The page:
But the plaintiff says that, irrespective of any of the foregoing considerations, the amended complaint should not have been dismissed, because Judge Knox and Judge Caffey had granted motions by the plaintiff to strike out defenses in the answer, thus impliedly recognizing the complaint as good on its face. The difficulty with this argument is that in neither motion was the validity of the attachment involved or discussed. Furthermore, the orders of Judge Knox and Judge Caffey were only interlocutory, and consequently would not bind this court upon an appeal from the judgment dismissing the amended complaint.

The further contention that Westinghouse Company is bound by the judgment of the state court in the original action, because it might have intervened and attacked the attachment, is without merit. It was not bound to do this at the expense of waiving its rights to question the jurisdiction. Ordinarily, the question of the validity of such an attachment is first raised in the suit in aid of it. Indeed, that practice, rather than intervention by the garnishee in the original action, was held in Simpson v. Jersey City Contracting Co., 47 App.Div. 17, 61 N.Y.S. 1033, to be preferable, and was sanctioned in Ross v. Ingersoll, 53 App.Div. 86, 65 N.Y.S. 753, and Mechanics & Metals Nat. Bank v. Banque Industrielle de Chine, 205 App.Div. 543, 199 N.Y.S. 817.

It is argued that the change in the New York statute in 1913 (section 225 (4) of the General Corporation Law [Consol. Laws N.Y. c. 23]), which made it possible for a nonresident or a foreign corporation to sue a foreign corporation doing business within the state, even though the cause of action did not arise therein, extended the right to attach claims against foreign corporations to all cases where those corporations were actually doing business within the state. But, while the statute as amended by Laws 1913, c. 60, by the addition of subdivision (4) to section 1780 of the old New York Code of Civil Procedure enabled the state courts to take jurisdiction of actions between two foreign corporations, wherever the defendant was doing business within the state, it did not require them to assume jurisdiction merely because the defendant was engaged in business within the state if the cause of action did not arise there. Severnoe Securities Corporation v. London & Lancashire Ins. Co., 255 N.Y. 120, 174 N.E. 299. In his treatise on Conflict of Laws, Vol. 1, § 108.4, Professor Beale pointed out objections to treating the debt of a foreign corporation which had not arisen in New York as subject to attachment therein at the suit of a nonresident and to making the ability to reach the debtor under our laws the only test of the right to attach the claim. On the other hand, the Restatement, Conflict of Laws, § 108, sets forth the broader, and unquestionably the prevalent, rule as that approved by the Supreme Court in Harris v. Balk, 198 U.S. 215, 25 S. Ct. 625, 49 L. Ed. 1023, 3 Ann.Cas. 1084. But we are bound to apply the New York attachment statute as construed by its courts. As so construed, an indebtedness by one foreign corporation doing business here to another foreign corporation is only subject to attachment if it arose or was payable within the state. Professor Walter B. Kennedy, in a discussion of "Garnishment of Intangible Debts in New York," volume 35, Yale Law Journal, 689, disapproves the limitations by the New York courts of the rule applied in Harris v. Balk, 198 U.S. 215, 25 S. Ct. 625, 49 L. Ed. 1023, 3 Ann.Cas. 1084, but seems to recognize (at page 703) that under the New York authorities claims of foreign corporations against foreign corporations may only be attached when the causes of action have arisen within the State. Mechanics & Metals Nat. Bank v. Banque Industrielle de Chine, 205 App.Div. 543, 199 N.Y.S. 817; Flynn v. White, 122 App.Div. 780, 107 N.Y.S. 860; Lancaster v. Spotswood, 41 Misc. 19, 83 N.Y.S. 572, affirmed 86 App.Div. 627, 83 N.Y.S. 1109; and India Rubber Co. v. Katz, 65 App.Div. 349, 72 N.Y.S. 658.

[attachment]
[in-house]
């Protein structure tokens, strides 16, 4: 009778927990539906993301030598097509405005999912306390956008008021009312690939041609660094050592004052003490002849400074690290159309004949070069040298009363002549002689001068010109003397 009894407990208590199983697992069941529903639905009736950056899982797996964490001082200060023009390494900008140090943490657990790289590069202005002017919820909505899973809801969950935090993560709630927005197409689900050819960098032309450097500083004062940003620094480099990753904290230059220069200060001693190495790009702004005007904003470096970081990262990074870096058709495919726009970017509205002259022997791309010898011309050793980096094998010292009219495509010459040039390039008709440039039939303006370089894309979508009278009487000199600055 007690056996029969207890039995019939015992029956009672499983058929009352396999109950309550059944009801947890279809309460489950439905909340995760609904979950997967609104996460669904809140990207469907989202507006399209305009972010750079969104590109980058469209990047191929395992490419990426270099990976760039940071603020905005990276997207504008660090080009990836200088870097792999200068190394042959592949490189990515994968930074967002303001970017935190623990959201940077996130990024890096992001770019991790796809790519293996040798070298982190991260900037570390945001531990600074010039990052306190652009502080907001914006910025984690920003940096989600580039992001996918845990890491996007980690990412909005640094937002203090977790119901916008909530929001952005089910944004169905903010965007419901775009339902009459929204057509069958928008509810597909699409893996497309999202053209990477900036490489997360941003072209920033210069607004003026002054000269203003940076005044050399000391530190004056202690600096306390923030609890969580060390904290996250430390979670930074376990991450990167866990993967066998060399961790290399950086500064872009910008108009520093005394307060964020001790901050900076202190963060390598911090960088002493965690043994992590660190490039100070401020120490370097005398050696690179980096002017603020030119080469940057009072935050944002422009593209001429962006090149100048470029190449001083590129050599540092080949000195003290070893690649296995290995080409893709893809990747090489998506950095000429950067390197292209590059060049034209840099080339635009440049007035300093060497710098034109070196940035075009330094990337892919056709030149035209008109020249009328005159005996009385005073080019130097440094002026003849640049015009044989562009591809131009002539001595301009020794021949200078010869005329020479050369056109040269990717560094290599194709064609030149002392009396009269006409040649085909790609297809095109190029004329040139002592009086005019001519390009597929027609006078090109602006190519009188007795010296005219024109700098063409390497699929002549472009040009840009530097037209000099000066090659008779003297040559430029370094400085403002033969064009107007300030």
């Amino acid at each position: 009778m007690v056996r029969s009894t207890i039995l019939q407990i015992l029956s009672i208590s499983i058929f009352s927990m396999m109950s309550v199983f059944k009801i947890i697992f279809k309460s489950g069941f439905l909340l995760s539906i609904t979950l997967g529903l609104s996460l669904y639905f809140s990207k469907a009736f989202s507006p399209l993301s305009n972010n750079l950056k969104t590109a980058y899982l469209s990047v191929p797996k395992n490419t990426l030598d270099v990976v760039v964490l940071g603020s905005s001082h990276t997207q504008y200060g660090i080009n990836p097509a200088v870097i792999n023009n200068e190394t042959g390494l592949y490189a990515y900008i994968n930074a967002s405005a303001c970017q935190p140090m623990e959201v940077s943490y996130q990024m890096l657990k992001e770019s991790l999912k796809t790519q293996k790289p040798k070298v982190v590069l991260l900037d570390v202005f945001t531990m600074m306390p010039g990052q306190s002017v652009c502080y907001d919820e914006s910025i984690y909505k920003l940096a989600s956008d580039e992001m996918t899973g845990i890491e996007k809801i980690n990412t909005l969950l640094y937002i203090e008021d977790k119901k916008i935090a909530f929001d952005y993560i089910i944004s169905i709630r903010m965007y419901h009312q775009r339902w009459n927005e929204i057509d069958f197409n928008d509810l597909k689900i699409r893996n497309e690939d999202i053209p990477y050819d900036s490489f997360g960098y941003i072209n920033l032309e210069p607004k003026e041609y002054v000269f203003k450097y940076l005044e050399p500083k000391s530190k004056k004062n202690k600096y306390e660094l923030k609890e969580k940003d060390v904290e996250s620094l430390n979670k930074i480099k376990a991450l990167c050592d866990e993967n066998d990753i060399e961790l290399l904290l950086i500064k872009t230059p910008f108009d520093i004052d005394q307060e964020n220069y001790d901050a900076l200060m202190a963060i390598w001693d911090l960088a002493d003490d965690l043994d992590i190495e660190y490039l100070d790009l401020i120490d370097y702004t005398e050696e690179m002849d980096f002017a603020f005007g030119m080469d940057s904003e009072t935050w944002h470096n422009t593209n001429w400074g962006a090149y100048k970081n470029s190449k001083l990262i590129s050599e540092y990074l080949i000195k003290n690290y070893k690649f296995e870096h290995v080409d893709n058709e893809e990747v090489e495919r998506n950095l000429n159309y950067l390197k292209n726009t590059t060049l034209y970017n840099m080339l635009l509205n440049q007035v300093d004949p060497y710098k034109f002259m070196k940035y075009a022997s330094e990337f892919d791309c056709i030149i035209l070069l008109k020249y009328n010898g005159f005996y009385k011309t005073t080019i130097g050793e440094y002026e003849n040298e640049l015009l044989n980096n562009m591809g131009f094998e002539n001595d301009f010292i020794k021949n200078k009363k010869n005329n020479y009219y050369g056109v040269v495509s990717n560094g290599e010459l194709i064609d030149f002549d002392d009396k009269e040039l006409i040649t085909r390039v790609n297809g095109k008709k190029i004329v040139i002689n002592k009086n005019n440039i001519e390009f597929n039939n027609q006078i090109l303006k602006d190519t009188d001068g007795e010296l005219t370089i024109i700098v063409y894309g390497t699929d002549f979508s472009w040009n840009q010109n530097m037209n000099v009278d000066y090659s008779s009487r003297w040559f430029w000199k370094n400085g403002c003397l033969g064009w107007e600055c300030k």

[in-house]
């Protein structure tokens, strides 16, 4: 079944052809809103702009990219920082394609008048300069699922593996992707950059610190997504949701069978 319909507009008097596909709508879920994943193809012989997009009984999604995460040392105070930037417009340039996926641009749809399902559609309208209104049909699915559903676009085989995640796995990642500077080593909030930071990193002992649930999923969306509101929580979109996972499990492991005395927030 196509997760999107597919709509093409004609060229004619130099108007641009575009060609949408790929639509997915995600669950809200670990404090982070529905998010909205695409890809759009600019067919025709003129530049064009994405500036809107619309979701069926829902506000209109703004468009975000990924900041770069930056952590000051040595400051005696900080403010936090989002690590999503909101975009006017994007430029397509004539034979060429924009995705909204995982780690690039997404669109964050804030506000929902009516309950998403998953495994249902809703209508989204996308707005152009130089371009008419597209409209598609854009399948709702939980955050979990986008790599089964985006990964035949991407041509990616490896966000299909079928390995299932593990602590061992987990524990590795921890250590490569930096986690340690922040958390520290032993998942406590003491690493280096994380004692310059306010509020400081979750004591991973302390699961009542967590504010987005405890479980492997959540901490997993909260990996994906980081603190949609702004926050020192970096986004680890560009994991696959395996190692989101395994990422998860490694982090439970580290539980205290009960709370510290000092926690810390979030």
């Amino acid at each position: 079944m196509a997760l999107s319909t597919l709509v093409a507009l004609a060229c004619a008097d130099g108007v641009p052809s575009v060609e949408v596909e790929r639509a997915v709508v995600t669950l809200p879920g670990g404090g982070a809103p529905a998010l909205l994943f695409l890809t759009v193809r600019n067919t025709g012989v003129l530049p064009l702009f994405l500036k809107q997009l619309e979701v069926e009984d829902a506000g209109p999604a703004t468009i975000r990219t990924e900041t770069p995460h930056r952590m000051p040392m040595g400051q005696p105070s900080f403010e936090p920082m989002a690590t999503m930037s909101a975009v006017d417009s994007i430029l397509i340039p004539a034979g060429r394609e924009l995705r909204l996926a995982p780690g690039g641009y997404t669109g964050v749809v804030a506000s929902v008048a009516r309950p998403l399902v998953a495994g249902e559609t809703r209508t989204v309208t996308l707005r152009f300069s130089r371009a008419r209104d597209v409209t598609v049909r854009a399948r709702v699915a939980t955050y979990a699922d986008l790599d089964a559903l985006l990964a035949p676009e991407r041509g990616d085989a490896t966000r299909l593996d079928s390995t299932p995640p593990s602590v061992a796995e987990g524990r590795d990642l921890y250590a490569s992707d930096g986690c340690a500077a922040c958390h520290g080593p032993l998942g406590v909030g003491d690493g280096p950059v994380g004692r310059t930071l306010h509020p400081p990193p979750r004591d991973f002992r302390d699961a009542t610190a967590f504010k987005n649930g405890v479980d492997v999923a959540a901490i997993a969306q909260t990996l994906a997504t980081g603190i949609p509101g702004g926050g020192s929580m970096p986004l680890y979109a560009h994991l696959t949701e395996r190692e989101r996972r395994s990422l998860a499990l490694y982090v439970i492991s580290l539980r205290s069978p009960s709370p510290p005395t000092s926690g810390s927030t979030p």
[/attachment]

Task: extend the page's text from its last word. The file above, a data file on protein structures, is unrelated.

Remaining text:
For the foregoing reasons, the order dismissing the amended complaint should be reversed, without prejudice, however, to the right of the defendant, either upon the trial or by a further motion for summary judgment to establish that the debt sought to be attached did not arise in New York and was not made payable there. If it shall be established that the indebtedness did not there arise and was not there made payable, the District Court should dismiss the amended complaint.

Judgment reversed.

19360106

© 1998 VersusLaw Inc.